Last fall, Omara Moctar, known to most by his nickname Bombino, decamped to the thickly-forested hills near Woodstock, New York to record the follow-up to Nomad, the 2013 Dan Auerbach-produced LP that boosted his guitar-hero status to the next level — and ultimately became one of Rolling Stone’s 50 Best Albums of 2013. For a dude who was born, raised, and still lives in Niger — the West African nation situated primarily in the Sahara Desert — it was a change of pace. “It was like paradise,” he said of Applehead Recording, where he and his bandmates lived and worked. “Except for the farm animals that would come and bother us now and then, we were totally alone with nothing to do but to relax and make our music in a beautiful, green environment.”
The result, fifth album Azel, is a leaner set than Nomad, with a brighter tone and a greater focus on Bombino’s mad guitar flow. His collaborator this time was Dave Longstreth, point man for avant-pop avatars Dirty Projectors and a guitarist with a feel for offbeat style. He’d been a fan since discovering Group Bombino’s Guitars from Agadez (Music From Niger Vol. 2), released in 2009 on the intrepid Sublime Frequencies label, and jumped at the chance to work with him. “I took my cues from Bombino,” Longstreth says. “I didn’t want to impose a sonic stamp. When you’ve got such a great band, that sounds so amazing in a room, it’s just about capturing it, getting the sound of the instruments in the air. The art is in their playing.”
Besides being schooled by Bombino and his crew on the magic of Dire Straits’ back catalog (“Those guys are heads,” Longstreth says), the producer spent much of his time in the studio simply marveling at Bombino’s skills. “His presence and focus as a player was amazing,” he said. “We’d do a six-minute track with multiple solos, and he’d want to double an acoustic solo, and he would play it exactly perfect, note for note, all the way through — same nuances, everything.”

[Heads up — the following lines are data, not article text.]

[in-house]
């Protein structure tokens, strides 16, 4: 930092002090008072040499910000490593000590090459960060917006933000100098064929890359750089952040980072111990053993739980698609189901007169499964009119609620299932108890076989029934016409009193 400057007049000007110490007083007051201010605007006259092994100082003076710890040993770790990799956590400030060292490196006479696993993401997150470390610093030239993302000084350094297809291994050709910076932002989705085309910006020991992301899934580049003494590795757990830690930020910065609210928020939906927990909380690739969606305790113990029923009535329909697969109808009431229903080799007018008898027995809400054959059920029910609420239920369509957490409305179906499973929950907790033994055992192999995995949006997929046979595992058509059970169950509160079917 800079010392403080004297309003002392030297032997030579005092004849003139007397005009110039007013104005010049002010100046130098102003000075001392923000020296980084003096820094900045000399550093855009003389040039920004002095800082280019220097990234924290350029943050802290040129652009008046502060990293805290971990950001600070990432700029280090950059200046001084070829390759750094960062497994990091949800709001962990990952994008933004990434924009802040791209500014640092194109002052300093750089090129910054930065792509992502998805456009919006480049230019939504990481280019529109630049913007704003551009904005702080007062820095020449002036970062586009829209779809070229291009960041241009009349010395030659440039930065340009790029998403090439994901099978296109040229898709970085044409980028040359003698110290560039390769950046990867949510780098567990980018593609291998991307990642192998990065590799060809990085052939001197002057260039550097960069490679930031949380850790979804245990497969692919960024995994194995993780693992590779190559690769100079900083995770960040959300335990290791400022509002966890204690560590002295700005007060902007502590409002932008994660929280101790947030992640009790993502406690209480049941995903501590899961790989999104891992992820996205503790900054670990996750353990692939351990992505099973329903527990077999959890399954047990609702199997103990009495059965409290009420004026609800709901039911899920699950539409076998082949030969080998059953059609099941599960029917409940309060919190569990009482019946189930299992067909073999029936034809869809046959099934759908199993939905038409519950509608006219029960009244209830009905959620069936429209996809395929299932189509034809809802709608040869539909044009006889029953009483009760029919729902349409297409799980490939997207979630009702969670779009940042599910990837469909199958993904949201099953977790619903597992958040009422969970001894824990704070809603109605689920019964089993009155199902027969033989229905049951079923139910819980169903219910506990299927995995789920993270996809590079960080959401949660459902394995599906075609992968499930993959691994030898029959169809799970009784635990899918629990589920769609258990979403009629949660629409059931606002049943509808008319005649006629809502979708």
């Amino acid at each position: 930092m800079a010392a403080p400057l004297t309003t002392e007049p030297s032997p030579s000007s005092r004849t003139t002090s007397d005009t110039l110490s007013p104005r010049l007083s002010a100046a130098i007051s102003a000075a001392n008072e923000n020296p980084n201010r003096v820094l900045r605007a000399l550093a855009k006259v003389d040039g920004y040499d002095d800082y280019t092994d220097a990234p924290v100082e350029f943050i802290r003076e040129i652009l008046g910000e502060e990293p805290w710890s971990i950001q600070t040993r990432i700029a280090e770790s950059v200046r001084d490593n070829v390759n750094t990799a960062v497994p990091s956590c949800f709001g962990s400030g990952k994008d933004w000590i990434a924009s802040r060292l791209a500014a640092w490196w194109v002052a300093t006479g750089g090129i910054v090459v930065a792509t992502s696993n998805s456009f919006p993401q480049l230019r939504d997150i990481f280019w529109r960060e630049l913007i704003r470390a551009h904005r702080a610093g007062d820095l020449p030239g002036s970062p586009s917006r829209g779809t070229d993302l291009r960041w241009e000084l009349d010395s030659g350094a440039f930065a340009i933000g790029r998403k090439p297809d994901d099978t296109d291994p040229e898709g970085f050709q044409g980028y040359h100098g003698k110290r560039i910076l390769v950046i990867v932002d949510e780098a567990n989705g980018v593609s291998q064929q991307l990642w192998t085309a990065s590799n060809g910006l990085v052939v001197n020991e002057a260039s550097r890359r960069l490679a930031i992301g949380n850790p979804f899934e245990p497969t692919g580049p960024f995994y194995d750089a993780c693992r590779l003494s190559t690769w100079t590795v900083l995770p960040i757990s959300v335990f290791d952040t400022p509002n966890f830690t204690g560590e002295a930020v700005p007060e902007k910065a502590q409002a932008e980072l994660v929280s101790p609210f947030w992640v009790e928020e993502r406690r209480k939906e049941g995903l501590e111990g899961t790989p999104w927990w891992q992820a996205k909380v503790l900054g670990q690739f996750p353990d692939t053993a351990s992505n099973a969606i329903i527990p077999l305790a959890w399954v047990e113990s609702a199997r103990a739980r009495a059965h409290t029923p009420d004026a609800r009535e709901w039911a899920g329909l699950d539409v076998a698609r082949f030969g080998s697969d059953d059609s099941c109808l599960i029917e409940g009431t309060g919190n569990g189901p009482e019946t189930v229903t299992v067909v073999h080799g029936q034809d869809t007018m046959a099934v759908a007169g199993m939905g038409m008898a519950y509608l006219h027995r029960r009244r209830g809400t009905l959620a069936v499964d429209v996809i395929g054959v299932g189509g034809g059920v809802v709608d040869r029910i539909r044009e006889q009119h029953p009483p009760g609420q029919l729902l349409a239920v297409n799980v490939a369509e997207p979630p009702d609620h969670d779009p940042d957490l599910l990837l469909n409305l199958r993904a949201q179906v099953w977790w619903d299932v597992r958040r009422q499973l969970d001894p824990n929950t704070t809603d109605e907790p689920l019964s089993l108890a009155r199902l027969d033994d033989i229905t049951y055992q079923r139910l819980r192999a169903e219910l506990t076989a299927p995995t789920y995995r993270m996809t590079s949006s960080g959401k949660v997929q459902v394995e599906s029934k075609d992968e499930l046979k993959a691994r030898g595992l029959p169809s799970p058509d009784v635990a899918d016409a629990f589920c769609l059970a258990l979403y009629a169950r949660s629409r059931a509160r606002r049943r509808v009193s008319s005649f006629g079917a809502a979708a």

Bombino, translated by his manager, talked to Rolling Stone about the sessions.
Where are you right now?
At present I am in Agadez, the town where I was born and raised. It is a small, desert town in the North of Niger. It is my first home and my true home, you can say. I live in Niamey, the capital city of Niger. So when I am not touring somewhere outside Niger, I am in Niamey or I am visiting Agadez.
How was Dave Longstreth’s approach different from Dan Auerbach’s?
I would say was more relaxed than working with Dan. Dan had a clear idea of what he wanted right away and he would direct us this way and that way until we had recorded what he already had in his head. With Dave he was very happy to be patient, and listen to what we were playing, without pushing us one way or another, and then slowly, over the course of days, would begin to shape things the way he wanted. I was very happy about the way Dave worked, because to work with Tuareg music and musicians can be very complicated. We are not like American musicians in many ways. Our skills and our knowledge are very different from Western musicians. And of course, our language and our culture is also very different. So this can be a big challenge, but Dave handled himself very gracefully. He would hang out with us, eat dinner with us and joke around. We had a lot of fun together. Really, it was a beautiful time.
The video for “Inar” was shot in the studio, and focuses on your guitar playing, which is superb. What players have inspired you?
My main inspirations on the guitar are Jimi Hendrix, Mark Knopfler, Ibrahim [Ag Alhabib] of Tinariwen, Ali Farka Touré and Santana. There are so many great guitarists today but none of them hold a place in my heart like these five guys. They are my heroes and I dedicate every note I play on the guitar to them.